Audit firms may also face action in Satyam-like cases
July, 25th 2011
New Companies Bill to propose equal responsibility of auditors, firms. Unlike in the multi-crore Satyam fraud, audit firms will not be able to wash their hands of corporate scams perpetrated by companies in connivance with their partner auditors.
The Companies Bill, 2011, being finalised by the Ministry of Corporate Affairs (MCA), would seek to make audit firms and auditors equally responsible for such wrongdoing, said a senior official.
MCA had assured a parliamentary panel that looked into an earlier version of the Bill that it would ensure that audit firms did not escape by putting the blame on auditors.
The need for such a clause was felt after B Ramalinga Raju, founder of the erstwhile Satyam Computer Services, admitted to having cooked the companys account books to show non-existent profits. The fraud was estimated to be of the order of Rs 10,000 crore.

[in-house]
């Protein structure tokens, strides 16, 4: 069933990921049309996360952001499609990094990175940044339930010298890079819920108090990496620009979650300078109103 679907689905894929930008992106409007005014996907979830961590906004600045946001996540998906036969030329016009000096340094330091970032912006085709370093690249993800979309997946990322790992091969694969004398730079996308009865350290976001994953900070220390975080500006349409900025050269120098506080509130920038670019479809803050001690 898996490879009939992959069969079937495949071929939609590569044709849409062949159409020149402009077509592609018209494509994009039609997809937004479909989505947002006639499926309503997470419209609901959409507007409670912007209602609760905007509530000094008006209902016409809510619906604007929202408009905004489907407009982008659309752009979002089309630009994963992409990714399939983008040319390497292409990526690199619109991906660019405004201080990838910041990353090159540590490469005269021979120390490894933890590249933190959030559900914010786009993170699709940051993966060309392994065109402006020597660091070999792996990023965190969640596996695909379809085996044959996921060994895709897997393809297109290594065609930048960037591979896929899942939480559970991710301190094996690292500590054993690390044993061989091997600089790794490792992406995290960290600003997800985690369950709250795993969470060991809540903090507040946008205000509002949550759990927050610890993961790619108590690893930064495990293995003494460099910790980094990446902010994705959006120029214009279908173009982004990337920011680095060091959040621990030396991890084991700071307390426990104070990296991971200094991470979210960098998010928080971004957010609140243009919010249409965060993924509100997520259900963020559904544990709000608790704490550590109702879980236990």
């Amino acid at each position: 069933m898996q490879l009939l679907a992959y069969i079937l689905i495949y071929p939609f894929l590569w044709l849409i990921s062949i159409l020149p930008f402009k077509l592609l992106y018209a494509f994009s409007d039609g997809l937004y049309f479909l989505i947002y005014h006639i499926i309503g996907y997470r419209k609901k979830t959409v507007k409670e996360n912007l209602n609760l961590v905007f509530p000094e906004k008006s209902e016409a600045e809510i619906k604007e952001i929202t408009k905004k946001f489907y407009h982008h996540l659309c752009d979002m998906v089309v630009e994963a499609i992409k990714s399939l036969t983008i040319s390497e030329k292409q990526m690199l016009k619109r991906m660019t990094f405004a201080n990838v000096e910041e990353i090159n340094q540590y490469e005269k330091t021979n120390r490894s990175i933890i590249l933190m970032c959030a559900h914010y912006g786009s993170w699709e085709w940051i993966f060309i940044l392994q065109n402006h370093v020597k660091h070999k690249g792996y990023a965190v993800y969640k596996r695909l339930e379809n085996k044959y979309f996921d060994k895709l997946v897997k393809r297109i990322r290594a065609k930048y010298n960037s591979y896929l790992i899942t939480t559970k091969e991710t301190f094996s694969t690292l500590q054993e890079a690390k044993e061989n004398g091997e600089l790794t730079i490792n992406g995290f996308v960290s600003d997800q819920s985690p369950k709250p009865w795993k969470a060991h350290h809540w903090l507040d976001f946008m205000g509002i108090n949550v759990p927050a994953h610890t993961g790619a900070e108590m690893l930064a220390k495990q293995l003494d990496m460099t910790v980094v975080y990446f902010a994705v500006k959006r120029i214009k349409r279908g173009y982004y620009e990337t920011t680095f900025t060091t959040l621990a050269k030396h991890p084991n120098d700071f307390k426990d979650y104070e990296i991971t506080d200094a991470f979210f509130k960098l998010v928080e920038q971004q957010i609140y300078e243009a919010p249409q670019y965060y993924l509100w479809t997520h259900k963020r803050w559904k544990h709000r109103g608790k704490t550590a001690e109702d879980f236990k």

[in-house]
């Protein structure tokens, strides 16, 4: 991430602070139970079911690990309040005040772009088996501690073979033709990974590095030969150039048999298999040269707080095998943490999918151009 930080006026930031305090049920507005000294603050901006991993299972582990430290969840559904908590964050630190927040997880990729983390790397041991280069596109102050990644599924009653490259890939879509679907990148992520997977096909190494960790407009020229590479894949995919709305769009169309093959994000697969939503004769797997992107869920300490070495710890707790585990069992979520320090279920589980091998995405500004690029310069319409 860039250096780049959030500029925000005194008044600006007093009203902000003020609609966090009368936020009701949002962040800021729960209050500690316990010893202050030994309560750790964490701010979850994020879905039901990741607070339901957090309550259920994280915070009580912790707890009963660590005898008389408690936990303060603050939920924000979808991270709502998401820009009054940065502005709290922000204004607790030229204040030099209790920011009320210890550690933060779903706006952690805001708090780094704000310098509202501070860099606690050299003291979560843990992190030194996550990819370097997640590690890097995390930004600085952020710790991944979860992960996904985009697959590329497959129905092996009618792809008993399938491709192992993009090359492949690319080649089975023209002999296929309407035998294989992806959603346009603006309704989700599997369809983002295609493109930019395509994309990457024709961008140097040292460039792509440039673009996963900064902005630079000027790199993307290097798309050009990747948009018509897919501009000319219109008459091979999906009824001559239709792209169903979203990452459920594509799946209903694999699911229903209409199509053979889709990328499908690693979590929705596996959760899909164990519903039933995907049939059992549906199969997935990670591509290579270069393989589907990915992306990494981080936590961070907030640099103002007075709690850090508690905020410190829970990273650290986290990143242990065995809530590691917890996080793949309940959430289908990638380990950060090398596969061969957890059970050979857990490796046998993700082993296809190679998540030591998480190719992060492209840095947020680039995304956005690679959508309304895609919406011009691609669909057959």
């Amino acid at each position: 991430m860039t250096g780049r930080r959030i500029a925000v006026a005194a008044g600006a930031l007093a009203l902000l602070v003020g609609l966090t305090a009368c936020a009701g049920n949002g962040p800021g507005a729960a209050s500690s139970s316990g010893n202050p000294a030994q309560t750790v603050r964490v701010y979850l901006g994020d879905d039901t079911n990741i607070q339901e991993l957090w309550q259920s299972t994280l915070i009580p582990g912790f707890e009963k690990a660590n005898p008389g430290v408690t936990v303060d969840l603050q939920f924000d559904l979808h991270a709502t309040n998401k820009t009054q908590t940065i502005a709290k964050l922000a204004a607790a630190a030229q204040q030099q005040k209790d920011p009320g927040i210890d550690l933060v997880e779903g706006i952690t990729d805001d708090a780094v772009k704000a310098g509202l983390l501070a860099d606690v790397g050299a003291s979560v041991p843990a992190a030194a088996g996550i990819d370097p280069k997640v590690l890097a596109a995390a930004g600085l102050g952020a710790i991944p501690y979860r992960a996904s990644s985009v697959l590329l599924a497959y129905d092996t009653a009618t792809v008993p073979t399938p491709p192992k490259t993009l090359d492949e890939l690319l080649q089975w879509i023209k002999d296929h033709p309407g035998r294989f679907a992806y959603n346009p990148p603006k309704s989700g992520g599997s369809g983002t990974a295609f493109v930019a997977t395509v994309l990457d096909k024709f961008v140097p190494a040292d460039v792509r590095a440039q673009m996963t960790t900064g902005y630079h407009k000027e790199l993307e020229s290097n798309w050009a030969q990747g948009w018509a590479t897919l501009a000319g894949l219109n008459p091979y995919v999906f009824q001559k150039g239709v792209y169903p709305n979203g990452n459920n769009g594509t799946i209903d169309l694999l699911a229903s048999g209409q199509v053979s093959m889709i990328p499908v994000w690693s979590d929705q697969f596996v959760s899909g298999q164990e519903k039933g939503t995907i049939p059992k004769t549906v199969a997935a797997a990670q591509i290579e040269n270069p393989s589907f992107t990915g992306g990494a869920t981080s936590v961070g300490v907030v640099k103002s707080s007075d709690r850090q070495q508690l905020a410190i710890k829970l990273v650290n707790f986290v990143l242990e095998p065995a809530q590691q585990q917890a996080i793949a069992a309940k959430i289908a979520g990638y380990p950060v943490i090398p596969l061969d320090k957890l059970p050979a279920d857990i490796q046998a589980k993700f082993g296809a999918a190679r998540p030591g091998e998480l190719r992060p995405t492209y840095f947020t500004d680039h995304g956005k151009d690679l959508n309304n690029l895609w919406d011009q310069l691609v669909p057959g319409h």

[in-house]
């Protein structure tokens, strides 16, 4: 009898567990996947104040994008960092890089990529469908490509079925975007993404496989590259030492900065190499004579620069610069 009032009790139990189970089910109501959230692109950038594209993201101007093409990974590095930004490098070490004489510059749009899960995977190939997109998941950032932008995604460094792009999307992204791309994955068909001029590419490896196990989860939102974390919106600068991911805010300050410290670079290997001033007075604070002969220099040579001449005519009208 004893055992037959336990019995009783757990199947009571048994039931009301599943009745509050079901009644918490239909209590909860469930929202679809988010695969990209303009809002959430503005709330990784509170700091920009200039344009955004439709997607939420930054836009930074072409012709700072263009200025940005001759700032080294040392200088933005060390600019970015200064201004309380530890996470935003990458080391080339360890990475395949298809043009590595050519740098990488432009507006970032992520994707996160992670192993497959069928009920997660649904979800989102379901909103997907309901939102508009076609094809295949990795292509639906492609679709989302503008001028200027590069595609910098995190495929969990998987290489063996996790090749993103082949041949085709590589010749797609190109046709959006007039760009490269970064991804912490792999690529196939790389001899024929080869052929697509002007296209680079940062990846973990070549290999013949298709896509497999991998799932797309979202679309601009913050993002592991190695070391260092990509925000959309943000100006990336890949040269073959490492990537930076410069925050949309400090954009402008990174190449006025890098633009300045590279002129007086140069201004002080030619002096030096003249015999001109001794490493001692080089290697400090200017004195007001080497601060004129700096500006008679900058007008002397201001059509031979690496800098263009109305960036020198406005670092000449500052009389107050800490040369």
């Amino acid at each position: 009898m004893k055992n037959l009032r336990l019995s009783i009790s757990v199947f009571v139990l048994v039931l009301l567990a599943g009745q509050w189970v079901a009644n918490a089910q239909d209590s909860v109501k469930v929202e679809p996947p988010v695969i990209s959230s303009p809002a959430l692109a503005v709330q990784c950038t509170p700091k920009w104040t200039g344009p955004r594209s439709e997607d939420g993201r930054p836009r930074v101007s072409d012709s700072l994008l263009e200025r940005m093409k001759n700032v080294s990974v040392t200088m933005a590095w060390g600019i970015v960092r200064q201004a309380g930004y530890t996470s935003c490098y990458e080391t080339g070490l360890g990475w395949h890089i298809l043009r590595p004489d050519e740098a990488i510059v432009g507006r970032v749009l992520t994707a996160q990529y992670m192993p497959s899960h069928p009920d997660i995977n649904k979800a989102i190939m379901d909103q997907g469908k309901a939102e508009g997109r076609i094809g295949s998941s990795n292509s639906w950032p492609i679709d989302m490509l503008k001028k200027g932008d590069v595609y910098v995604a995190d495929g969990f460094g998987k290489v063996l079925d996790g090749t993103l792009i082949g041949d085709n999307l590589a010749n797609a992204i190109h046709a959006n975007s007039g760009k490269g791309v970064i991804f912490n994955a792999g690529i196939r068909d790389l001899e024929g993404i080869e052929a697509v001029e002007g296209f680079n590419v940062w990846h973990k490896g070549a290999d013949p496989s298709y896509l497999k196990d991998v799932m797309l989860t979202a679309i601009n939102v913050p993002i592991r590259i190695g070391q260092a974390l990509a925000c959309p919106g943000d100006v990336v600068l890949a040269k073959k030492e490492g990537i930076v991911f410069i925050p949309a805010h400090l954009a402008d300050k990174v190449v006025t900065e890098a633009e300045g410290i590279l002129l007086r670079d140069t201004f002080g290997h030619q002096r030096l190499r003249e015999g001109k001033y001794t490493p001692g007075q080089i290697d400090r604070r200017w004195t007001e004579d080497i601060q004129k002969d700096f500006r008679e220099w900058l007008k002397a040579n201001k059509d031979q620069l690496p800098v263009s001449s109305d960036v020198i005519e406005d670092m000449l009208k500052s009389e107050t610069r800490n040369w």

While Satyams auditors chartered accountants who were partners of associate audit firms of global consultancy PricewaterhouseCoopers were arrested for alleged collusion with the management, the audit firms were left untouched.
Under the current law, besides criminal proceedings, the Institute of Chartered Accountants of India (ICAI) can bar the guilty auditors from doing auditing work for a specified period.
Under the ICAI Act, members found guilty of professional misconduct can be barred from practice for up to five years or fined up to Rs 5 lakh. However, no action could be taken against the firms, either under the ICAI Act or the Companies Act.
ICAI is conducting disciplinary proceedings against two PriceWaterhouse auditors, Srinivas Talluri and S Gopalakrishnan, for erroneous auditing of Satyams books.
The Bill would propose that if the audit partner or partners were proved to have acted in a fraudulent manner or abetted or colluded in any fraud by the company, its directors or officers, the audit firms would be equally liable for civil or criminal proceedings.
The parliamentary panel welcomed the stringent proposals.
The Companies Bill, 2011, would also propose a maximum of 10 years imprisonment, besides a fine of up to three times the amount involved in the fraud, for the guilty auditors.